ARUSHA, Tanzania, Nov. 5 (Xinhua) -- Sitting on a veranda of his grass-thatched house, Hemed Suleiman recalls how things were 30 years ago in the gas-rich Songo Songo Island, located 40 km off the coast of the southeastern Tanzania's District of Kilwa.
Suleiman, 54, recounts that in those good days, Songo Songo and the surrounding tiny islands were one of the quiet places with plenty of fish stock in the Indian Ocean.
But, now things have completely changed for the worse due to the ongoing dynamite/blast fishing, the practice of using explosives to stun or kill schools of fish for easy collection.
The illegal practice can be extremely destructive to the surrounding ecosystem, as the explosion often destroys the underlying habitat that supports the fish.
His worry is on how the current and future generation will be living without fishing as blast fishing threatens the survival of the fisheries sector.
The sector employs a large number of people in the island, where natural gas was recently discovered and is being pumped to Dar es Salaam for power generation, domestic and industrial use.
For years, Suleiman has been depending on fishing to meet his family basic needs, but now his fear is not on him but is for the younger generation, as illegal fishing methods, which destroy coral reefs, continue to rise, despite government's effort to rectify the situation.
The veteran fisherman describes what is happening in the sea as "detrimental" to the fishing industry in the second largest economy in East Africa.
The father of five also sees blast fishing as a "deadly" factor that might scare investors in the island and the entire district of Kilwa if nothing is taken on the ground to address it.
According to Suleiman, blast fishing is being caused by the fact that explosives are cheap and easily accessible to fishers as they are usually sourced from mining, demolition, and road construction enterprises or made at home from fertilizers and diesel.
One blast can lead to a catch of up to 400 kg of fish and a profit of 1,800 U.S. dollars in market sales, a lucrative short-term profit despite the long-term destruction left behind.
Bwangali Twaha of Kilwa Kisiwani in the district shares similar concerns, saying blasts are being heard in almost all the islands around Songo Songo, such as Pumbavu, Fanjove and Nyuni islands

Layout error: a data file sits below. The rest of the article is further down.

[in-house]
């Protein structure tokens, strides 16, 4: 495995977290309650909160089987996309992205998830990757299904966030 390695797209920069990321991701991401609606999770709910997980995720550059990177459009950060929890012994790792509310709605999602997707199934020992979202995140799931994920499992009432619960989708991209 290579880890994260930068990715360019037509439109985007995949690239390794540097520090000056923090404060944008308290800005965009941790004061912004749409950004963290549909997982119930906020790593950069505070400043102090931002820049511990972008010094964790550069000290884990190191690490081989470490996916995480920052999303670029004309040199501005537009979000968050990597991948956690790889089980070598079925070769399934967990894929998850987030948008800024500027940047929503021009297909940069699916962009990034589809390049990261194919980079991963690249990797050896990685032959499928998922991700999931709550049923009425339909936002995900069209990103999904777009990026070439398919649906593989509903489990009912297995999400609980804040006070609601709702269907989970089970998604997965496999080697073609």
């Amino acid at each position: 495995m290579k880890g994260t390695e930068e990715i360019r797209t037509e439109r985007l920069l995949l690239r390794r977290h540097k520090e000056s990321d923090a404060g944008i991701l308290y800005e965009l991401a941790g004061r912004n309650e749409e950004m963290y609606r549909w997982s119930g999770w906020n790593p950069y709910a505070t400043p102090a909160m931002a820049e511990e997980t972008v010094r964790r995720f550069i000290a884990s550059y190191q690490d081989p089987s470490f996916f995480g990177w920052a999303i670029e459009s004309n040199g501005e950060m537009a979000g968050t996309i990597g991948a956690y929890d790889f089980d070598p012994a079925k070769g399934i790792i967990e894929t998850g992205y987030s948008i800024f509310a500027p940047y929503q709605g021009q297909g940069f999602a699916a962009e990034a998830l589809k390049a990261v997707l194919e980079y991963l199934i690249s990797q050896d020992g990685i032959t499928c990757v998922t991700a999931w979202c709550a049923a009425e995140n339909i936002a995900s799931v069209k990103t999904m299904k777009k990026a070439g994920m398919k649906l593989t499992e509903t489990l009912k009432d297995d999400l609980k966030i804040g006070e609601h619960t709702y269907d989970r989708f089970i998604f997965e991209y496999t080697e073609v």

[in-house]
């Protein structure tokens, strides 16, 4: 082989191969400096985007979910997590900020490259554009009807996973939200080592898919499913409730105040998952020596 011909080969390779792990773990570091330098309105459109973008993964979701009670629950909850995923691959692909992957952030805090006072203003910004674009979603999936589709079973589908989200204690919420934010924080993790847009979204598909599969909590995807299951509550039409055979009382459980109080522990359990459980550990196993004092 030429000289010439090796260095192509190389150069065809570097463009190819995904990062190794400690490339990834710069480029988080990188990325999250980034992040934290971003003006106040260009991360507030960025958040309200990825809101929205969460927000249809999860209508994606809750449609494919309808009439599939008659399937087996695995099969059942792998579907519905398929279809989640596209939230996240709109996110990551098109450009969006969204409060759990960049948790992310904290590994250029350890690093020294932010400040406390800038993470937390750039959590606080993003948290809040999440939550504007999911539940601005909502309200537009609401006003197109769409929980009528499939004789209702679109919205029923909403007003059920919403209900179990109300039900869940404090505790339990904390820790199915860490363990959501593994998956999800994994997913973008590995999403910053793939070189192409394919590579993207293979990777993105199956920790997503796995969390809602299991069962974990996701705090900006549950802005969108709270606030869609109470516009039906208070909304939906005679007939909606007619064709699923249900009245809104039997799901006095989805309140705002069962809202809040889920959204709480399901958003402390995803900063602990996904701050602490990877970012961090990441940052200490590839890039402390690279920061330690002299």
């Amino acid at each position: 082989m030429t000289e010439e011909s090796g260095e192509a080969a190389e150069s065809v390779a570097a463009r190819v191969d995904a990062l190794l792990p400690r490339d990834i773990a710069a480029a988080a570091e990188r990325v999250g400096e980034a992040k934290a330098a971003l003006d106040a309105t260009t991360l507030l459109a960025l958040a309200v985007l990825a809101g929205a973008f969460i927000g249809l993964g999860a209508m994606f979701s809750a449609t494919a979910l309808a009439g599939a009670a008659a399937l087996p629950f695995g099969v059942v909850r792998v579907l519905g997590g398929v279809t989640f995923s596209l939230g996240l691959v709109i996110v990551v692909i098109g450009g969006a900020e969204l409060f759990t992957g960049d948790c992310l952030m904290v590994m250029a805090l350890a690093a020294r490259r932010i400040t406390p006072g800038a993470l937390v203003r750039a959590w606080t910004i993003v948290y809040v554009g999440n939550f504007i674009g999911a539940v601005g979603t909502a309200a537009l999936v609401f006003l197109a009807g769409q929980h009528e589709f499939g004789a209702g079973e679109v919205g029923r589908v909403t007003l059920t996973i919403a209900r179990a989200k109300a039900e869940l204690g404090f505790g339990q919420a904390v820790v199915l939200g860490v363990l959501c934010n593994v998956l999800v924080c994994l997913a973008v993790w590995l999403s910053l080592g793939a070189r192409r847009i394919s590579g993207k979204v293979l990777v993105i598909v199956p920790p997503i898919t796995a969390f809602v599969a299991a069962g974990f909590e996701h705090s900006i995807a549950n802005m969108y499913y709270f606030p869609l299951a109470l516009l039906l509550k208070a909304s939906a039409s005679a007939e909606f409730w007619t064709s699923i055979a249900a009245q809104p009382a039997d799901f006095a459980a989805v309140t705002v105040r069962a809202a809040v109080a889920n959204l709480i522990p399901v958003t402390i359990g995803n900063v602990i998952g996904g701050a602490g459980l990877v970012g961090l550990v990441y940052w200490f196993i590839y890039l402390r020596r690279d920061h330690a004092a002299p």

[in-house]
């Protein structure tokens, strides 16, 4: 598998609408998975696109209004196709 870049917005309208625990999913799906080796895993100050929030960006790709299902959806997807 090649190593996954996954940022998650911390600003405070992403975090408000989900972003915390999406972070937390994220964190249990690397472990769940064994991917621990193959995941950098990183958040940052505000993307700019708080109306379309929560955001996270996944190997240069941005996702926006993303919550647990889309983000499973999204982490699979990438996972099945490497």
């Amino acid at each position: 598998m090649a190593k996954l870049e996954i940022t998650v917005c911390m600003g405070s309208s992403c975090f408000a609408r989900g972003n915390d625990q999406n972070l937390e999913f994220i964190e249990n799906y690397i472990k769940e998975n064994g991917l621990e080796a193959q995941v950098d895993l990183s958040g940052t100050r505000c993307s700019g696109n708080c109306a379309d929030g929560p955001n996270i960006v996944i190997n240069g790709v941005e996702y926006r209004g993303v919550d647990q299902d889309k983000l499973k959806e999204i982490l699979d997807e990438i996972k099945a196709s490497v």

Twaha urges responsible authorities to chip-in and rescues the situation, which he claims that "is going out of hand."
"We're not getting fish we used to get. This makes peoples' lives harder and harder because of a few people who want to get quick money," Twaha says.
Mzee Sultan A. Sultan of Kilwa Masoko describes blast fishing as a "serious" challenge facing the district, which is one of the leading areas for producing the best sardines in the east and central African region.
"Fishing is everything for people living in this area, and once we're failing to address dynamite fishing, peoples' lives will be jeopardized," he says, suggesting the need for the government to tighten the law governing the fisheries sector.
Songo Songo Ward Councilor, Saidi Mohamed says the island is a home to an extensive network of coral reefs whose biodiversity and beauty support major artisanal fishing and tourism industries.
"But, the ongoing devastating form of fishing ruins all these aspects," the 60-year-old man says.
The local leader views the ongoing trend as disastrous "as our children cannot engage in fishing anymore as almost all fishing grounds are gone..."
According to him, blast fishing was more heard this year, and in July more than 130 blasts were heard in the Indian Ocean per day and most of the blasts are being heard from the south of the island.
"This is the highest number since I was born. As residents in this area, we're worried and we several times reported the matter to the upper authorities but there are no serious steps taken to address the vice," Mohamed said.
Once blasted to rubble, corals take decades, even centuries to grow back, and some reefs will never come back due to rampant blasting.
"If this situation will be left unattended, fishing in this area will remain a history in five years to come," he says, adding that if nothing is done on the ground the sea will remain as a "swimming pool."
Kilwa District Fisheries Officer, Ahmadi Habibu admits that blast fishing is rampant in the entire coastline of Lindi and Mtwara region, despite the fact that it's against the law.
The official cites lack of resources, as the main reason derailing efforts aimed at curbing dynamite fishing in the area and the country at large.
Zablon Bugingo, Kilwa District Executive Director is aware of the challenge, saying: "The fight against illegal fishing is a serious battle that needs serious measures to address it."
He says the government is determined to end illegal fishing in the Indian Ocean for the sustainability of the fishing population and industry.
"To us, Indian Ocean is everything as it employs over 80 percent of the entire population in the district. So, it has been an important source of income and employment for millions of Tanzanians living along the coastline," Bugingo says." Enditem